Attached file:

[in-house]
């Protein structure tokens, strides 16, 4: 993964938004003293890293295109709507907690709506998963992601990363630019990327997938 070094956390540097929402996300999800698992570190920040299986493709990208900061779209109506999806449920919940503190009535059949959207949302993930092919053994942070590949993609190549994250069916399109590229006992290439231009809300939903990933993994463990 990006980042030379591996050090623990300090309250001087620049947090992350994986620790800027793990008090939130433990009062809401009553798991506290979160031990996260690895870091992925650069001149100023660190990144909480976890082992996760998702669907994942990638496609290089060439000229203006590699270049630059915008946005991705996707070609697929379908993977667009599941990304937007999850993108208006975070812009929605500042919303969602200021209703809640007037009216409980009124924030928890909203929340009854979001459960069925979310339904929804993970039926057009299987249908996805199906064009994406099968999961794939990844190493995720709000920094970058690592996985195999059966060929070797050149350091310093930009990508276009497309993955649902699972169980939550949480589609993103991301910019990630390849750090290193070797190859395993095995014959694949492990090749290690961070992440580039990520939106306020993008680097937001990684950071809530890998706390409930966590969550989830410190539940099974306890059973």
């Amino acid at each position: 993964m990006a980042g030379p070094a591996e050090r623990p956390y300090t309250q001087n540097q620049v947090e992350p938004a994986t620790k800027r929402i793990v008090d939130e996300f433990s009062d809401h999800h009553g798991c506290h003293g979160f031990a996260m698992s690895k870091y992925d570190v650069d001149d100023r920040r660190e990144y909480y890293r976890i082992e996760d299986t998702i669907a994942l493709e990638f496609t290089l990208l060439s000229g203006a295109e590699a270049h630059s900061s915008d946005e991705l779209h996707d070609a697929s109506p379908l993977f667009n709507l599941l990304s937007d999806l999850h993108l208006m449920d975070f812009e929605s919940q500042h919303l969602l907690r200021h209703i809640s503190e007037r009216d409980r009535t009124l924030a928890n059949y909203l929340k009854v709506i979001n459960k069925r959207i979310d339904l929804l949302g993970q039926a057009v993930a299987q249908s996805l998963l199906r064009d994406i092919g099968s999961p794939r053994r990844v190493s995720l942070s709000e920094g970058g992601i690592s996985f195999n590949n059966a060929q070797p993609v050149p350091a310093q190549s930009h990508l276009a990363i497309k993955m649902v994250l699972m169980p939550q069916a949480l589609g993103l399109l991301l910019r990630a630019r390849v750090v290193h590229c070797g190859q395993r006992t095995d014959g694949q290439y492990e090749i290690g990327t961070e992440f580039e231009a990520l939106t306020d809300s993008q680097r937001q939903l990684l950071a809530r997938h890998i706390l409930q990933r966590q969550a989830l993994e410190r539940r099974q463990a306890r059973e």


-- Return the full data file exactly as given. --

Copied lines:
[in-house]
């Protein structure tokens, strides 16, 4: 993964938004003293890293295109709507907690709506998963992601990363630019990327997938 070094956390540097929402996300999800698992570190920040299986493709990208900061779209109506999806449920919940503190009535059949959207949302993930092919053994942070590949993609190549994250069916399109590229006992290439231009809300939903990933993994463990 990006980042030379591996050090623990300090309250001087620049947090992350994986620790800027793990008090939130433990009062809401009553798991506290979160031990996260690895870091992925650069001149100023660190990144909480976890082992996760998702669907994942990638496609290089060439000229203006590699270049630059915008946005991705996707070609697929379908993977667009599941990304937007999850993108208006975070812009929605500042919303969602200021209703809640007037009216409980009124924030928890909203929340009854979001459960069925979310339904929804993970039926057009299987249908996805199906064009994406099968999961794939990844190493995720709000920094970058690592996985195999059966060929070797050149350091310093930009990508276009497309993955649902699972169980939550949480589609993103991301910019990630390849750090290193070797190859395993095995014959694949492990090749290690961070992440580039990520939106306020993008680097937001990684950071809530890998706390409930966590969550989830410190539940099974306890059973």
């Amino acid at each position: 993964m990006a980042g030379p070094a591996e050090r623990p956390y300090t309250q001087n540097q620049v947090e992350p938004a994986t620790k800027r929402i793990v008090d939130e996300f433990s009062d809401h999800h009553g798991c506290h003293g979160f031990a996260m698992s690895k870091y992925d570190v650069d001149d100023r920040r660190e990144y909480y890293r976890i082992e996760d299986t998702i669907a994942l493709e990638f496609t290089l990208l060439s000229g203006a295109e590699a270049h630059s900061s915008d946005e991705l779209h996707d070609a697929s109506p379908l993977f667009n709507l599941l990304s937007d999806l999850h993108l208006m449920d975070f812009e929605s919940q500042h919303l969602l907690r200021h209703i809640s503190e007037r009216d409980r009535t009124l924030a928890n059949y909203l929340k009854v709506i979001n459960k069925r959207i979310d339904l929804l949302g993970q039926a057009v993930a299987q249908s996805l998963l199906r064009d994406i092919g099968s999961p794939r053994r990844v190493s995720l942070s709000e920094g970058g992601i690592s996985f195999n590949n059966a060929q070797p993609v050149p350091a310093q190549s930009h990508l276009a990363i497309k993955m649902v994250l699972m169980p939550q069916a949480l589609g993103l399109l991301l910019r990630a630019r390849v750090v290193h590229c070797g190859q395993r006992t095995d014959g694949q290439y492990e090749i290690g990327t961070e992440f580039e231009a990520l939106t306020d809300s993008q680097r937001q939903l990684l950071a809530r997938h890998i706390l409930q990933r966590q969550a989830l993994e410190r539940r099974q463990a306890r059973e």